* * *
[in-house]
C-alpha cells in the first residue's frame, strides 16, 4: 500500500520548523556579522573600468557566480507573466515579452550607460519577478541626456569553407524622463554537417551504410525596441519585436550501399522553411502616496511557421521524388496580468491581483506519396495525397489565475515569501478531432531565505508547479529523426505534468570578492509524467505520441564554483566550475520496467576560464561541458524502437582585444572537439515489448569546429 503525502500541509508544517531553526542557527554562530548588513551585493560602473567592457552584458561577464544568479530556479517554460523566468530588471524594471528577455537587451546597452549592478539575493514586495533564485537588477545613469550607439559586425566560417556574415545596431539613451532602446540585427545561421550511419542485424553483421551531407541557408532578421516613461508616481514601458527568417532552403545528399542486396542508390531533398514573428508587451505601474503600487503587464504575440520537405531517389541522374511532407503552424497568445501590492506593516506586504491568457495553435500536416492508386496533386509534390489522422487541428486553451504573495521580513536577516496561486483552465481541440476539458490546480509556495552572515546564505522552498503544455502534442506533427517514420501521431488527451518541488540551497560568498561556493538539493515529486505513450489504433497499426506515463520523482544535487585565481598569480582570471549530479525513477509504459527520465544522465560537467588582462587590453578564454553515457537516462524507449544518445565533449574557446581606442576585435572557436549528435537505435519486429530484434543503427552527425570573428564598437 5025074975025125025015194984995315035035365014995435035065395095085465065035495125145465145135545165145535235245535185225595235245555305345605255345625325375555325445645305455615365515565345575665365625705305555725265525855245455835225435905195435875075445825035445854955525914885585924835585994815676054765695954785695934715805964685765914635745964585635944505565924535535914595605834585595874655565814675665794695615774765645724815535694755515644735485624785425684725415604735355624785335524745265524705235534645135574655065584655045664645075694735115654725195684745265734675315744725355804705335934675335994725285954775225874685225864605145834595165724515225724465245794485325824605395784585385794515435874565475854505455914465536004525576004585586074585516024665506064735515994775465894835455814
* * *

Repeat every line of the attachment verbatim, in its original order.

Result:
[in-house]
C-alpha cells in the first residue's frame, strides 16, 4: 500500500520548523556579522573600468557566480507573466515579452550607460519577478541626456569553407524622463554537417551504410525596441519585436550501399522553411502616496511557421521524388496580468491581483506519396495525397489565475515569501478531432531565505508547479529523426505534468570578492509524467505520441564554483566550475520496467576560464561541458524502437582585444572537439515489448569546429 503525502500541509508544517531553526542557527554562530548588513551585493560602473567592457552584458561577464544568479530556479517554460523566468530588471524594471528577455537587451546597452549592478539575493514586495533564485537588477545613469550607439559586425566560417556574415545596431539613451532602446540585427545561421550511419542485424553483421551531407541557408532578421516613461508616481514601458527568417532552403545528399542486396542508390531533398514573428508587451505601474503600487503587464504575440520537405531517389541522374511532407503552424497568445501590492506593516506586504491568457495553435500536416492508386496533386509534390489522422487541428486553451504573495521580513536577516496561486483552465481541440476539458490546480509556495552572515546564505522552498503544455502534442506533427517514420501521431488527451518541488540551497560568498561556493538539493515529486505513450489504433497499426506515463520523482544535487585565481598569480582570471549530479525513477509504459527520465544522465560537467588582462587590453578564454553515457537516462524507449544518445565533449574557446581606442576585435572557436549528435537505435519486429530484434543503427552527425570573428564598437 5025074975025125025015194984995315035035365014995435035065395095085465065035495125145465145135545165145535235245535185225595235245555305345605255345625325375555325445645305455615365515565345575665365625705305555725265525855245455835225435905195435875075445825035445854955525914885585924835585994815676054765695954785695934715805964685765914635745964585635944505565924535535914595605834585595874655565814675665794695615774765645724815535694755515644735485624785425684725415604735355624785335524745265524705235534645135574655065584655045664645075694735115654725195684745265734675315744725355804705335934675335994725285954775225874685225864605145834595165724515225724465245794485325824605395784585385794515435874565475854505455914465536004525576004585586074585516024665506064735515994775465894835455814